Priority on schools and education, not jails

It's time to end the 'school-to-prison pipeline'

The recent phenomenon of high-stakes tests along with cutting school funding has led to teacher layoffs and overburdened counselors, which puts stress on students, parents and teachers alike. It has left administrators and teachers unable to manage students effectively and has resulted in excessive suspensions, expulsions and even arrests of millions of public school students across the country.

Unfortunately, this phenomenon disproportionately affects students of color and those with disabilities. This tragic combination of pushing kids out of school and into the juvenile and criminal justice system now has a name: The “school-to-prison pipeline”.

Sadly, this process is happening right here in Dutchess County. Eighty-six percent of students in the Poughkeepsie City School District live in poverty and more than 77 percent of the students at the high school are eligible for free and reduced lunch. Concurrent with those stark facts, Dutchess County is set to build a $192 million jail in the City of Poughkeepsie.

As a U.S. history and government teacher, I often bring up current events to make history more relevant to my students. After the jail’s bonding was passed by the County Legislature, my students asked me why a new, larger jail would be built at a time when Poughkeepsie’s schools in the city are threatened to be closed due to poor performance.  When I asked my largest class of 27 students how many of them had a family member that is currently incarcerated or has been incarcerated, all but one raised their hands.

Nobody wants to appear weak when it comes to crime, however, the United States currently has more than 2.3 million people behind bars — more than any other country in the world. In fact, over the last 30 years, the jail population has skyrocketed by 400 percent. For example, 41 percent of American juveniles and young adults have been arrested by the time they turn 23. Once convicted and in the criminal justice system, their lives deteriorate. Convicts are ineligible for state aid, student loans, public housing or food assistance, and often become socially disconnected from community and family support structures. So, in addition to having high rates of recidivism, convicts also have high rates of suicide and homelessness.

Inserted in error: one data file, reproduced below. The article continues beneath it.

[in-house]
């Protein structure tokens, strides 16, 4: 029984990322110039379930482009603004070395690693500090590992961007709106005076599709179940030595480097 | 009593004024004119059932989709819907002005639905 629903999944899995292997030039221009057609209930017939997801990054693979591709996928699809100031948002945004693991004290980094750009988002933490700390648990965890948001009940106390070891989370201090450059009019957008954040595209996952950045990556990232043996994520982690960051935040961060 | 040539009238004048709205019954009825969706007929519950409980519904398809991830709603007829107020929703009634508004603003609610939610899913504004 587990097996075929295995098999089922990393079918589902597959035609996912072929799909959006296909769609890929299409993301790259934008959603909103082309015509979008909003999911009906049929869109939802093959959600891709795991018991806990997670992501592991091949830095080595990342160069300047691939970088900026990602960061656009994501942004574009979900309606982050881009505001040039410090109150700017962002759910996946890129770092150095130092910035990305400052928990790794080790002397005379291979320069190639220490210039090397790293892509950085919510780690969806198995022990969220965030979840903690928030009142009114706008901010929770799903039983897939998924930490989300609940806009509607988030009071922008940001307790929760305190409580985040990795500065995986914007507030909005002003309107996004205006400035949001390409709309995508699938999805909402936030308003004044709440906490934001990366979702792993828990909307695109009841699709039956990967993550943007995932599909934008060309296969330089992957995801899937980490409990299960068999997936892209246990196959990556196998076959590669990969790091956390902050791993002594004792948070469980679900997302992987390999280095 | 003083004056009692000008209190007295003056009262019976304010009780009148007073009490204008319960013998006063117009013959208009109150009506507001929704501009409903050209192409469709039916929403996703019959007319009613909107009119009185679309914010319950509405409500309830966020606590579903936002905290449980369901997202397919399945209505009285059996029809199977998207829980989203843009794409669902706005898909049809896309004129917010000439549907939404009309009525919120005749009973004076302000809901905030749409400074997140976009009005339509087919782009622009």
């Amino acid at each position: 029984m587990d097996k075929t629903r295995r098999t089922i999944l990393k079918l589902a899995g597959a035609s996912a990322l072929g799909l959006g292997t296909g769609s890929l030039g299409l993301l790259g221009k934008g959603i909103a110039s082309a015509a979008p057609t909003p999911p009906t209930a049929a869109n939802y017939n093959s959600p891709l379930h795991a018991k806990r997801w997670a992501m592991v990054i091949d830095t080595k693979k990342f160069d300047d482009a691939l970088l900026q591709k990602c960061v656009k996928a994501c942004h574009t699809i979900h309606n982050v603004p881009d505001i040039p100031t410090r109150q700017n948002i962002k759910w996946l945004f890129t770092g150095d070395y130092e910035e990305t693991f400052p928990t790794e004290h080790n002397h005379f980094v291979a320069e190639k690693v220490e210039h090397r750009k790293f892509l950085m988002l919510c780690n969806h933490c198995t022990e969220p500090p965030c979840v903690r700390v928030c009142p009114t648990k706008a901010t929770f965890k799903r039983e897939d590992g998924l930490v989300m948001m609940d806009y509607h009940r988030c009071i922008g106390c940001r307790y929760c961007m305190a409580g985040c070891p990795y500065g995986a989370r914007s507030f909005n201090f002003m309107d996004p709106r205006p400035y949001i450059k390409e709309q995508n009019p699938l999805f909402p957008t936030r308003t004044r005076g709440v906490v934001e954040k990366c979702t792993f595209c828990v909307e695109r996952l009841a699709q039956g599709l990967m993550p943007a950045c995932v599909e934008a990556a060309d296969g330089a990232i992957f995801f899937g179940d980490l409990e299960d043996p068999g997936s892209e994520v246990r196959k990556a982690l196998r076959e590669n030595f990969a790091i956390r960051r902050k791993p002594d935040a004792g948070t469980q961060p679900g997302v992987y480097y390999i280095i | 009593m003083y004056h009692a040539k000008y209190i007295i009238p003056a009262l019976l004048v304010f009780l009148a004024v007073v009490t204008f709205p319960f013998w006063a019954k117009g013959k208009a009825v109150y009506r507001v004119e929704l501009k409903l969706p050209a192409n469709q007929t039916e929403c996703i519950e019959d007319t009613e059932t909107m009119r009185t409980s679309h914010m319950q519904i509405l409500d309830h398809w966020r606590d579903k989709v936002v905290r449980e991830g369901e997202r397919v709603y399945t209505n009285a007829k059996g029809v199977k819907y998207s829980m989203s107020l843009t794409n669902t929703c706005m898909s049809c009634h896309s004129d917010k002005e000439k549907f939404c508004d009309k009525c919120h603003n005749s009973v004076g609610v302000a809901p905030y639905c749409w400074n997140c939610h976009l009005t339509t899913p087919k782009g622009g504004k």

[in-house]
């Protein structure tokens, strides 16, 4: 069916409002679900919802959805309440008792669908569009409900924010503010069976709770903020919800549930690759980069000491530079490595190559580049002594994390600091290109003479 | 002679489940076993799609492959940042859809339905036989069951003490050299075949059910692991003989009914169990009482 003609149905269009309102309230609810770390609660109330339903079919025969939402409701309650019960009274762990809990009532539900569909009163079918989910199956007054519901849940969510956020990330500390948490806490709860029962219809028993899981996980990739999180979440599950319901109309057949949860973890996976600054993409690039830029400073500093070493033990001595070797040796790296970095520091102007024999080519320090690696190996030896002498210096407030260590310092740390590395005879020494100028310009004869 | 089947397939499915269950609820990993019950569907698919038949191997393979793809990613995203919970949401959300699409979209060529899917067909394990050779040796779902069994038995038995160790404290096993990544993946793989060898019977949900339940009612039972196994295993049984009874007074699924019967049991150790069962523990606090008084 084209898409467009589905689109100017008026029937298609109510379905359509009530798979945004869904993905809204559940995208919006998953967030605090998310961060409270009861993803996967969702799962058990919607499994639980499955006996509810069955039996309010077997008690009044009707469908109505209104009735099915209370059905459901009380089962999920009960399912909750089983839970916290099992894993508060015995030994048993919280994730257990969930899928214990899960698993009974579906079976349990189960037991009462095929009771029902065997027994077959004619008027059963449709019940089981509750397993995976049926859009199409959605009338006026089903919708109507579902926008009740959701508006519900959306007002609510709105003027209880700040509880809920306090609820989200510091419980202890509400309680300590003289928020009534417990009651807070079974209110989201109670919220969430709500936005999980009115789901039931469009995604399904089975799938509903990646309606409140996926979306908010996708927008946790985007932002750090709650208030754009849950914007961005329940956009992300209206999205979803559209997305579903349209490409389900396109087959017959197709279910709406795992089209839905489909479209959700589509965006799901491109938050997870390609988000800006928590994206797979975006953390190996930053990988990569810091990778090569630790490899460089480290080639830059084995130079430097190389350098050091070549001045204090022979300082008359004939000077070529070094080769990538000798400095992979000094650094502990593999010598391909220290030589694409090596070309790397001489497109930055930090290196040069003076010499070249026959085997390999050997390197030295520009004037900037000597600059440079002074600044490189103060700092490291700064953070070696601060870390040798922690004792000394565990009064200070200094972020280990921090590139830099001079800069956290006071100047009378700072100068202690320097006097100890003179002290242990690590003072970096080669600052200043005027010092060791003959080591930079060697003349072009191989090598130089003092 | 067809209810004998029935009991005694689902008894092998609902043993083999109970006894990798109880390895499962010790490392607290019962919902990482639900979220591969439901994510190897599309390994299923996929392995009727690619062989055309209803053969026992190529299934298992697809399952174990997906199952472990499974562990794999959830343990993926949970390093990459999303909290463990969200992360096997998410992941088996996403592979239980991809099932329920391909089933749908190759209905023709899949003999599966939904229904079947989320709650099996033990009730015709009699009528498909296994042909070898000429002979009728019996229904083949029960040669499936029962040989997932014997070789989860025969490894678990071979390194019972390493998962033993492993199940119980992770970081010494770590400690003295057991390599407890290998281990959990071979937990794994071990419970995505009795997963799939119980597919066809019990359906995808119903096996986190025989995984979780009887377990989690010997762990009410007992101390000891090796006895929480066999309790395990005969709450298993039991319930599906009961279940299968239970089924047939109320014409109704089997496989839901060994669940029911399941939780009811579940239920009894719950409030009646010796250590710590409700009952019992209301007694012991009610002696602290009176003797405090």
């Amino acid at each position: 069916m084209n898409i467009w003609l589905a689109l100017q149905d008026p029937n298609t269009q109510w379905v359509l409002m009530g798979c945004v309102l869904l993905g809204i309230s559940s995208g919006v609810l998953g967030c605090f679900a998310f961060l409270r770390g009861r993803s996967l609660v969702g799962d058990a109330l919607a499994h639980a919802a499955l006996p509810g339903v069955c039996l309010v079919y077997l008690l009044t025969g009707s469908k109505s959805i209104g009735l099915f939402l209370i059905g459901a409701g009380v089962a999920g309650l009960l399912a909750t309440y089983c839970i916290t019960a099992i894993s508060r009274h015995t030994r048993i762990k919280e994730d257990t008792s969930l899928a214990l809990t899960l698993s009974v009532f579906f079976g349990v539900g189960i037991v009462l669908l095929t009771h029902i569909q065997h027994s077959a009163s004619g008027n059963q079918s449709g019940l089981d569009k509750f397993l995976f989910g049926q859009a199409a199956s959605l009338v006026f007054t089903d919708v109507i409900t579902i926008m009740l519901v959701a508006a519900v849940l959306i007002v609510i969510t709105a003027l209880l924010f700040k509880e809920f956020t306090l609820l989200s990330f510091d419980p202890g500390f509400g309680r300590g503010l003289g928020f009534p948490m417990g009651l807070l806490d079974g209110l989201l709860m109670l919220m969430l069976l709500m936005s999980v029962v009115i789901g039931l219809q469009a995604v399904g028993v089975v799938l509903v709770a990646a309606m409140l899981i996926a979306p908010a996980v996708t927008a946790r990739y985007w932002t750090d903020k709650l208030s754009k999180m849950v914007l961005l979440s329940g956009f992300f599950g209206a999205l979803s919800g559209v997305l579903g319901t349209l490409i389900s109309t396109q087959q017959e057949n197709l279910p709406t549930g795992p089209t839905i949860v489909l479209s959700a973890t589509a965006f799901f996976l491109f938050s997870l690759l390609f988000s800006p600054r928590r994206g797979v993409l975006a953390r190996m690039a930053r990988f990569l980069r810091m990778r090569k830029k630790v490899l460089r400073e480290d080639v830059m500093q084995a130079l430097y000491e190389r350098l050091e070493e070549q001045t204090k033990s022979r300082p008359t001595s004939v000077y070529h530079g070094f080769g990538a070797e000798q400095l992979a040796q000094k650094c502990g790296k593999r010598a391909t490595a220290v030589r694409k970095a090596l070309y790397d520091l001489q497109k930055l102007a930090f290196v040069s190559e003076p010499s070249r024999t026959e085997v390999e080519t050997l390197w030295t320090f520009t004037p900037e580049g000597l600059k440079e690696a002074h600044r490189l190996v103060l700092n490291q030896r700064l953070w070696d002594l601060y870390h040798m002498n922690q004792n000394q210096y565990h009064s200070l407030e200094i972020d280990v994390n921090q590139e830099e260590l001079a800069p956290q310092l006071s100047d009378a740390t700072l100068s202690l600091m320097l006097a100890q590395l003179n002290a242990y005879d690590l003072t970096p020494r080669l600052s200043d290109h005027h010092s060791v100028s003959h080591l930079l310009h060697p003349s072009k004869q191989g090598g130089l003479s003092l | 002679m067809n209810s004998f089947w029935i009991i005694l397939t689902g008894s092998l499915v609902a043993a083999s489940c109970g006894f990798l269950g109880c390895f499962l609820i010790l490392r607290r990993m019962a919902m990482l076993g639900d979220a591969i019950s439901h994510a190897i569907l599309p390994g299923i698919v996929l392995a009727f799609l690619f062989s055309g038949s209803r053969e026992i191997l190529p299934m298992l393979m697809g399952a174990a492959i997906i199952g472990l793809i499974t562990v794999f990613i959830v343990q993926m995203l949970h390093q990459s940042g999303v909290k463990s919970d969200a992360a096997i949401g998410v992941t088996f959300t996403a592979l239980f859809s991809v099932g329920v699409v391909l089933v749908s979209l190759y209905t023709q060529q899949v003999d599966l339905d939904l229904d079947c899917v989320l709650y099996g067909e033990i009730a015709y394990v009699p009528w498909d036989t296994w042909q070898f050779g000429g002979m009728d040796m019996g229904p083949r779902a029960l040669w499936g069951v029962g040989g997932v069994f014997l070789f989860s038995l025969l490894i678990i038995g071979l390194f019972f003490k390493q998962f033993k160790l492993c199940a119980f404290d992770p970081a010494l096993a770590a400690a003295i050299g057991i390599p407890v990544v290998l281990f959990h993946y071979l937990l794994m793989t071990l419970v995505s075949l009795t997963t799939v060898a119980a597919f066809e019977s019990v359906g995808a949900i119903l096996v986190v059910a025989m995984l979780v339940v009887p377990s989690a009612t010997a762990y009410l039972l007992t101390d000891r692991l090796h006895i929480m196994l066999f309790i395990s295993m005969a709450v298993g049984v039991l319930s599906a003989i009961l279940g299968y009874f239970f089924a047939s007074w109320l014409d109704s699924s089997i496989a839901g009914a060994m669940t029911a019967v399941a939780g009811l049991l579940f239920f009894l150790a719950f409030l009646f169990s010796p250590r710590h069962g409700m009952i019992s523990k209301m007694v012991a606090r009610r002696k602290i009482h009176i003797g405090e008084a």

It is time to rethink our approach to criminal justice. The current system is not only expensive, costing approximately $75 billion a year, but it also bears an incredible social cost. A cost to people whose lives are changed forever, as well as their families, communities and, ultimately, ourselves. The way we treat criminals is a reflection of our society. “Wars on crime” and “wars on drugs” are really just wars on people. So, instead of locking people up and forgetting about them, the new thinking involves alternatives to incarceration.

A few options the county should look into to lower the numbers of those incarcerated, particularly juveniles, include: speeding the case processing system by hiring another county judge (on average an inmate waits about 52 days until trial), greater investment in outpatient mental health counseling and investing in youth employment programs.

This country has made significant strides to broaden the scope of participation in government for women, immigrants, African-Americans, Hispanics and, recently, the LGBT community. However, during the last 40 years, mass incarceration has created a new caste system that has targeted mostly people of color. Once people are swept into this system, they are then stripped of the rights supposedly won by the civil rights movement. Dutchess County ought not perpetuate such a wrong. It is time put a priority on schools and education for the youth, not jails and incarceration.

Paul Donnelly has worked as a teacher in the Poughkeepsie City School district for 11 years. He also is an instructor for Vassar College's Urban Education Initiative.

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